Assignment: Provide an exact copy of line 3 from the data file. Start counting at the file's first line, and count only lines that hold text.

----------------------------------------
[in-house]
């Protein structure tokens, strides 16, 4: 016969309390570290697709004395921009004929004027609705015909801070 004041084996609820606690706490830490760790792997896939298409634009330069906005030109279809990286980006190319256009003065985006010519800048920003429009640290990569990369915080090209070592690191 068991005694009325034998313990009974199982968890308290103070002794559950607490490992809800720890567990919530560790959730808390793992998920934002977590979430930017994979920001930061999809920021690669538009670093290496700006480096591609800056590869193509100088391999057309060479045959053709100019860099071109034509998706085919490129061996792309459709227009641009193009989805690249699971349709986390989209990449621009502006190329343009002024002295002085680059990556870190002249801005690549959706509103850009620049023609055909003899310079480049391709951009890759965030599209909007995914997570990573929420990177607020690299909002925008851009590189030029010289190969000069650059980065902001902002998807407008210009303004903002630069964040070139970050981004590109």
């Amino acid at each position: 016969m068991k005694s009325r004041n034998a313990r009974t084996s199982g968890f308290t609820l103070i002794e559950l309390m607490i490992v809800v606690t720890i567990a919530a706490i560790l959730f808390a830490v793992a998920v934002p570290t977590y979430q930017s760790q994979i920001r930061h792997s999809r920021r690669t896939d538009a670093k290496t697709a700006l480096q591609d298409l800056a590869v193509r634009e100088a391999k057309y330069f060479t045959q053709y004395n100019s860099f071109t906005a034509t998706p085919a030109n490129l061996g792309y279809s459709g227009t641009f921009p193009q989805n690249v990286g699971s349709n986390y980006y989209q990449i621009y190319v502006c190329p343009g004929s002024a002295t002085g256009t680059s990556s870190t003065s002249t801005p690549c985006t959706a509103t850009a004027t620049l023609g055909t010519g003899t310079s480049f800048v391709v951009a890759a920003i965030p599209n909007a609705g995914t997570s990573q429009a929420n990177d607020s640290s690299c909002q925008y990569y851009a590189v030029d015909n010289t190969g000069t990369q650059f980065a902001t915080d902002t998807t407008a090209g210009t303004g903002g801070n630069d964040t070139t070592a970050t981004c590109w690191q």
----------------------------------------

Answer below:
């Amino acid at each position: 016969m068991k005694s009325r004041n034998a313990r009974t084996s199982g968890f308290t609820l103070i002794e559950l309390m607490i490992v809800v606690t720890i567990a919530a706490i560790l959730f808390a830490v793992a998920v934002p570290t977590y979430q930017s760790q994979i920001r930061h792997s999809r920021r690669t896939d538009a670093k290496t697709a700006l480096q591609d298409l800056a590869v193509r634009e100088a391999k057309y330069f060479t045959q053709y004395n100019s860099f071109t906005a034509t998706p085919a030109n490129l061996g792309y279809s459709g227009t641009f921009p193009q989805n690249v990286g699971s349709n986390y980006y989209q990449i621009y190319v502006c190329p343009g004929s002024a002295t002085g256009t680059s990556s870190t003065s002249t801005p690549c985006t959706a509103t850009a004027t620049l023609g055909t010519g003899t310079s480049f800048v391709v951009a890759a920003i965030p599209n909007a609705g995914t997570s990573q429009a929420n990177d607020s640290s690299c909002q925008y990569y851009a590189v030029d015909n010289t190969g000069t990369q650059f980065a902001t915080d902002t998807t407008a090209g210009t303004g903002g801070n630069d964040t070139t070592a970050t981004c590109w690191q």